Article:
Sunday, April 23, 2017

How Would You Say "Why Bother?" in Latin?

I am always happy to take requests, and this one comes from a student at NYU, referred to me by one of my former students, one of the best I ever taught.

And so, how would you say "Why Bother?" in Latin?

Well, before we can translate this, we have to determine--what exactly is the English even saying?

I mean, is this short for "Why should you bother?" Is it short for "Why should I bother?"

These things really matter in translation!

I think, and tell me if you disagree, that it's basically neutral. This statement is essentially saying "Why to bother?"

As such, I think we can express this accurately just using the infinitive "to bother."

But how the hell do you say that in Latin?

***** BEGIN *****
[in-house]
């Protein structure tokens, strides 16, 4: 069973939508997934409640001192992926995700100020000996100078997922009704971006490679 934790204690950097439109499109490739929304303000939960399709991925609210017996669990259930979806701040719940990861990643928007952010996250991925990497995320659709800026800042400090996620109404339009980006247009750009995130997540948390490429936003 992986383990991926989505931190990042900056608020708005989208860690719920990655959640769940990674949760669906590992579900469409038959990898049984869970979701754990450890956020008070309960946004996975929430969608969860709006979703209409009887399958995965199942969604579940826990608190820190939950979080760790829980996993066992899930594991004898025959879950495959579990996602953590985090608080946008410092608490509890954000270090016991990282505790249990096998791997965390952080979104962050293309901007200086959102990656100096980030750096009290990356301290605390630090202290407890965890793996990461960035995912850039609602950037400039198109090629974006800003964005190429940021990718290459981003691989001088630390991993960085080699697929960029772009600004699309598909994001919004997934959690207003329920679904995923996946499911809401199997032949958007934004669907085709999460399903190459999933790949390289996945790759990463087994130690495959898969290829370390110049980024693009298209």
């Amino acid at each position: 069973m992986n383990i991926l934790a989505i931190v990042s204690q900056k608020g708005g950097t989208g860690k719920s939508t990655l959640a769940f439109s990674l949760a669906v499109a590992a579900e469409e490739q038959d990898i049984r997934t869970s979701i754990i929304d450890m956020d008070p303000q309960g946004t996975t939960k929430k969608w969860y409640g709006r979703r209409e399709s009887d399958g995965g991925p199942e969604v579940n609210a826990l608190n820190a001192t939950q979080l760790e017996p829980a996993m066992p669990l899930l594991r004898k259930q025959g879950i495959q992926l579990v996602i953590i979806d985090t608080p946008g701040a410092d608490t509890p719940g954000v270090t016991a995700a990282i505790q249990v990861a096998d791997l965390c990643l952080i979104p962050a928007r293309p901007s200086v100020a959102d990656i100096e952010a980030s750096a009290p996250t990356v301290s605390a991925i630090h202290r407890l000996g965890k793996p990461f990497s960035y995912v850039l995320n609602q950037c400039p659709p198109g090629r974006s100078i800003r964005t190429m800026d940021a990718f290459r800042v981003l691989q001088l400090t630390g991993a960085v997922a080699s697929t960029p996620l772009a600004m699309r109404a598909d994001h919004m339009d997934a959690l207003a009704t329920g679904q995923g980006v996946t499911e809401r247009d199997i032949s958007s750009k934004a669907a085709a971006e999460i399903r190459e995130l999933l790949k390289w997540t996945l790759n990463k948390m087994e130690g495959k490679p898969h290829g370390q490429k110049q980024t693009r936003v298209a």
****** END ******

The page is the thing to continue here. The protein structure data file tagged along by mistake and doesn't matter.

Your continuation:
I searched a lot of resources and found that the closest match for this concept is the idiom "to move oneself (to action)." This is what John Traupman thinks is closest, and that's good enough for me.

Now it becomes a question of what word order would be most authentic coming from the mouth of that murderous psychopath Julius Caesar (who was, among his many "qualities" a native speaker of Latin).

Why to move yourself? (id est [i.e.] Why Bother?

For as fond as I am of how Spanish pastes objects onto infinitives (exempli gratia [e.g.] Quiero verte [I want to see you]), Latin tended to place the object before the infinitive. Even today in Spanish, Te quiero ver is grammatical. 

Ergo, my suggestion for how to say, in Latin, "Why Bother?" is:

Cur te movÄ“re?

That's my rather educated guess, but don't tattoo it onto your body just because I said so...

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